Containment policies and other restrictions introduced by the Spanish government in response to the COVID-19 pandemic present challenges for marginalised populations, such as people who use drugs. Harm reduction centres are often linked to social services, mental health services, and infectious disease testing, in addition to tools and services that help to reduce the harms associated with injecting drugs. This study aimed to explore the impact of the pandemic on these services in four autonomous communities in Spain.
This is a cross-sectional study that employed a seven-section structured survey administered electronically to 20 centres in July 2020. Data from the most heavily affected months (March-June) in 2020 were compared to data from the same period in 2019. Averages were calculated with their ranges, rates, and absolute numbers.
"All 11 responding centres reported having had to adapt or modify their services during the Spanish state of alarm (14 March-21 June 2020). One centre reported complete closure for 2\xC2\xA0months and four reported increases in their operating hours. The average number of service users across all centres decreased by 22% in comparison to the same period in the previous year and the average needle distribution decreased by 40% in comparison to 2019. Most centres reported a decrease in infectious disease testing rates (hepatitis B and C viruses, human immunodeficiency virus, and tuberculosis) for March, April, and May in 2020 compared to the previous year. Reported deaths as a result of overdose did not increase during the state of alarm, but 2/11 (18%) centres reported an increase in overdose deaths immediately after finalisation of the state of alarm."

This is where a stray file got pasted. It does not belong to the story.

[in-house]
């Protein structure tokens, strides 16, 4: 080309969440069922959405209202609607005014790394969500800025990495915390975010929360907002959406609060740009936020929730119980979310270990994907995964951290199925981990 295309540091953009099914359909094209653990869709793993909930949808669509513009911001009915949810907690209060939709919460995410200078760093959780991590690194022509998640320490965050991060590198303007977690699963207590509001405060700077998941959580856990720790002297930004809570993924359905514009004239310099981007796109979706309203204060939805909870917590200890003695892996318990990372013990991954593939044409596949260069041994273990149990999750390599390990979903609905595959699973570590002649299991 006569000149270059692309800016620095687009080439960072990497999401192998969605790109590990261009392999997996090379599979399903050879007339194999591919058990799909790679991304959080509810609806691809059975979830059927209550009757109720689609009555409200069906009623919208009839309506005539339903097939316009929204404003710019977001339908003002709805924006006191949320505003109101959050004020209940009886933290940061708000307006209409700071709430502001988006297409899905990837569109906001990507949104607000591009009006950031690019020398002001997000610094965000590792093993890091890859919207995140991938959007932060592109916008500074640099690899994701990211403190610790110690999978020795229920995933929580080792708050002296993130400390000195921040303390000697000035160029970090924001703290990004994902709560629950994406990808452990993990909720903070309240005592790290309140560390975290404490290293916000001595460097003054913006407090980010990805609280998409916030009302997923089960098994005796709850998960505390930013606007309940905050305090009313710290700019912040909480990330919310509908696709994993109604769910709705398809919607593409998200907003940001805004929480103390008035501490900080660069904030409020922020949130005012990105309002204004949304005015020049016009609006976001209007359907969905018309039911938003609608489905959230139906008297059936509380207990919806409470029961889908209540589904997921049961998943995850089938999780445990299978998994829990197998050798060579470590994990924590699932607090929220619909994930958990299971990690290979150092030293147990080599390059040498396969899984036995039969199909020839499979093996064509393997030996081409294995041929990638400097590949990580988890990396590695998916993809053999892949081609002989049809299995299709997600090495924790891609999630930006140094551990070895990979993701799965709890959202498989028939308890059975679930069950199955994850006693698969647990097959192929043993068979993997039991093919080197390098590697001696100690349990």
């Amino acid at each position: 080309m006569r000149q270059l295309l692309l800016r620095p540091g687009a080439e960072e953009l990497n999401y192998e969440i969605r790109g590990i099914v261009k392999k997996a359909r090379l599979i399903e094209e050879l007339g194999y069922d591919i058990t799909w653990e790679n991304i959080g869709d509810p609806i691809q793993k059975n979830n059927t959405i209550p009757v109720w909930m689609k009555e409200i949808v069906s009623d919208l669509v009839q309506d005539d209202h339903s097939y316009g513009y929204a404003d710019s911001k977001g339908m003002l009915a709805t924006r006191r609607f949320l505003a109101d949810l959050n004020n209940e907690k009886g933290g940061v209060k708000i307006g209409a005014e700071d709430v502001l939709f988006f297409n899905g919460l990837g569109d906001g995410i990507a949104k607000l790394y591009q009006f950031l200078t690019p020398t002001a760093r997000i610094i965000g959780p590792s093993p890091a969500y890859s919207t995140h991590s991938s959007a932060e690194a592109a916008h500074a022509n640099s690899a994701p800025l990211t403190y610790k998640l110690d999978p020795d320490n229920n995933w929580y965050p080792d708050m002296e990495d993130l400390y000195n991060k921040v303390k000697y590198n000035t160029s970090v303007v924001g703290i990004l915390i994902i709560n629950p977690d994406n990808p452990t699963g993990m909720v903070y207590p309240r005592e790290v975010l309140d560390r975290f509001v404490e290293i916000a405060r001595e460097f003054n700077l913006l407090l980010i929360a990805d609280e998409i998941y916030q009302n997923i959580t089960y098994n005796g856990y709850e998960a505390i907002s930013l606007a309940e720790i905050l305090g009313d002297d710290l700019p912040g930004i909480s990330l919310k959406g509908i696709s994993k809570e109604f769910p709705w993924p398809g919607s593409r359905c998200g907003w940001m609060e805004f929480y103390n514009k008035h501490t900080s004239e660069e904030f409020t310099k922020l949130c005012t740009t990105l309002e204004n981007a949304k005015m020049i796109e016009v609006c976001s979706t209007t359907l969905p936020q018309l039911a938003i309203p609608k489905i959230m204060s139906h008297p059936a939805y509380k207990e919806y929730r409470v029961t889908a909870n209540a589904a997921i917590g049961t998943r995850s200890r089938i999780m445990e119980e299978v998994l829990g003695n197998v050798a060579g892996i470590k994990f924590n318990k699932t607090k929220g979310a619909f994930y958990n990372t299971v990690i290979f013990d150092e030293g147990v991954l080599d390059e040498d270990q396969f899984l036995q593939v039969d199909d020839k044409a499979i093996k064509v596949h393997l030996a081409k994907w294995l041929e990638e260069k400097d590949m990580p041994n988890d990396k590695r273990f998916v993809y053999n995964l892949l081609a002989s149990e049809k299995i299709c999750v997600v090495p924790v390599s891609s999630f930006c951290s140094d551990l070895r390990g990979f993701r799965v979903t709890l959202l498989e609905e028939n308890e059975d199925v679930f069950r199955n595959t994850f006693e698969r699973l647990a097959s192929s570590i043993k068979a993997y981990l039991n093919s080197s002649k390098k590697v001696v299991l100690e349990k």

Overall, Spanish harm reduction centres were able to continue operating and offering services by adjusting operating hours. The number of overall service users and needles distributed fell during the Spanish state of alarm lockdown period, suggesting that fewer clients accessed harm reduction services during this time, putting them at greater risk of reusing or sharing injecting equipment, overdosing, acquiring infectious diseases with decreased access to testing or discontinuing ongoing treatment such as methadone maintenance therapy, hepatitis C treatment, or antiretroviral therapy.